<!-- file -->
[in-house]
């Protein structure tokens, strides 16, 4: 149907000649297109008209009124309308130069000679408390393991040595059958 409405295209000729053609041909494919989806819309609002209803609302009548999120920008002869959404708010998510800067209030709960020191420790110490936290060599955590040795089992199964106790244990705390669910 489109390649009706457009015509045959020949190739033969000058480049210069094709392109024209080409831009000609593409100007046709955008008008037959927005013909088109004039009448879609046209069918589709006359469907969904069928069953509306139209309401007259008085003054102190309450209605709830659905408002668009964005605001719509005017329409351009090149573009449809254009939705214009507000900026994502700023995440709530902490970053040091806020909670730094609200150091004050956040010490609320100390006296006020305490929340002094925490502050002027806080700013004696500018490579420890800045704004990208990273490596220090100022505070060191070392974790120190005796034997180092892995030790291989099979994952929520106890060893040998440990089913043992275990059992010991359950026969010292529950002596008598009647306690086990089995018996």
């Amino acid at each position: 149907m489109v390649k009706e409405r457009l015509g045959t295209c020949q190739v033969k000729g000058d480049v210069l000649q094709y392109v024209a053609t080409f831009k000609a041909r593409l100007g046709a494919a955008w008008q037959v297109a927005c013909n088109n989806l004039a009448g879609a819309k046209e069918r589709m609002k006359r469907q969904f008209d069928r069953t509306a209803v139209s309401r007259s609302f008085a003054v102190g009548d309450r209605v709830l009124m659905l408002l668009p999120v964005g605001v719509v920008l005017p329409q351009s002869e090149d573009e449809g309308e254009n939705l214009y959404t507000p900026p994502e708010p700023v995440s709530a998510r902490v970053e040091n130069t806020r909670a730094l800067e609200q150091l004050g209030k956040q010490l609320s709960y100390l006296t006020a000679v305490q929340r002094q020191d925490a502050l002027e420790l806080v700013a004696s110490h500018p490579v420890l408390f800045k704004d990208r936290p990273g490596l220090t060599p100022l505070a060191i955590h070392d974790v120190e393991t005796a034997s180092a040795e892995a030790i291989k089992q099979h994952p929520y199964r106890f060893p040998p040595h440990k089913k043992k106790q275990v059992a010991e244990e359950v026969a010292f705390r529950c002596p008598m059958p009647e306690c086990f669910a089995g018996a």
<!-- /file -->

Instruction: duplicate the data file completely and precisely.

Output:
[in-house]
């Protein structure tokens, strides 16, 4: 149907000649297109008209009124309308130069000679408390393991040595059958 409405295209000729053609041909494919989806819309609002209803609302009548999120920008002869959404708010998510800067209030709960020191420790110490936290060599955590040795089992199964106790244990705390669910 489109390649009706457009015509045959020949190739033969000058480049210069094709392109024209080409831009000609593409100007046709955008008008037959927005013909088109004039009448879609046209069918589709006359469907969904069928069953509306139209309401007259008085003054102190309450209605709830659905408002668009964005605001719509005017329409351009090149573009449809254009939705214009507000900026994502700023995440709530902490970053040091806020909670730094609200150091004050956040010490609320100390006296006020305490929340002094925490502050002027806080700013004696500018490579420890800045704004990208990273490596220090100022505070060191070392974790120190005796034997180092892995030790291989099979994952929520106890060893040998440990089913043992275990059992010991359950026969010292529950002596008598009647306690086990089995018996």
């Amino acid at each position: 149907m489109v390649k009706e409405r457009l015509g045959t295209c020949q190739v033969k000729g000058d480049v210069l000649q094709y392109v024209a053609t080409f831009k000609a041909r593409l100007g046709a494919a955008w008008q037959v297109a927005c013909n088109n989806l004039a009448g879609a819309k046209e069918r589709m609002k006359r469907q969904f008209d069928r069953t509306a209803v139209s309401r007259s609302f008085a003054v102190g009548d309450r209605v709830l009124m659905l408002l668009p999120v964005g605001v719509v920008l005017p329409q351009s002869e090149d573009e449809g309308e254009n939705l214009y959404t507000p900026p994502e708010p700023v995440s709530a998510r902490v970053e040091n130069t806020r909670a730094l800067e609200q150091l004050g209030k956040q010490l609320s709960y100390l006296t006020a000679v305490q929340r002094q020191d925490a502050l002027e420790l806080v700013a004696s110490h500018p490579v420890l408390f800045k704004d990208r936290p990273g490596l220090t060599p100022l505070a060191i955590h070392d974790v120190e393991t005796a034997s180092a040795e892995a030790i291989k089992q099979h994952p929520y199964r106890f060893p040998p040595h440990k089913k043992k106790q275990v059992a010991e244990e359950v026969a010292f705390r529950c002596p008598m059958p009647e306690c086990f669910a089995g018996a």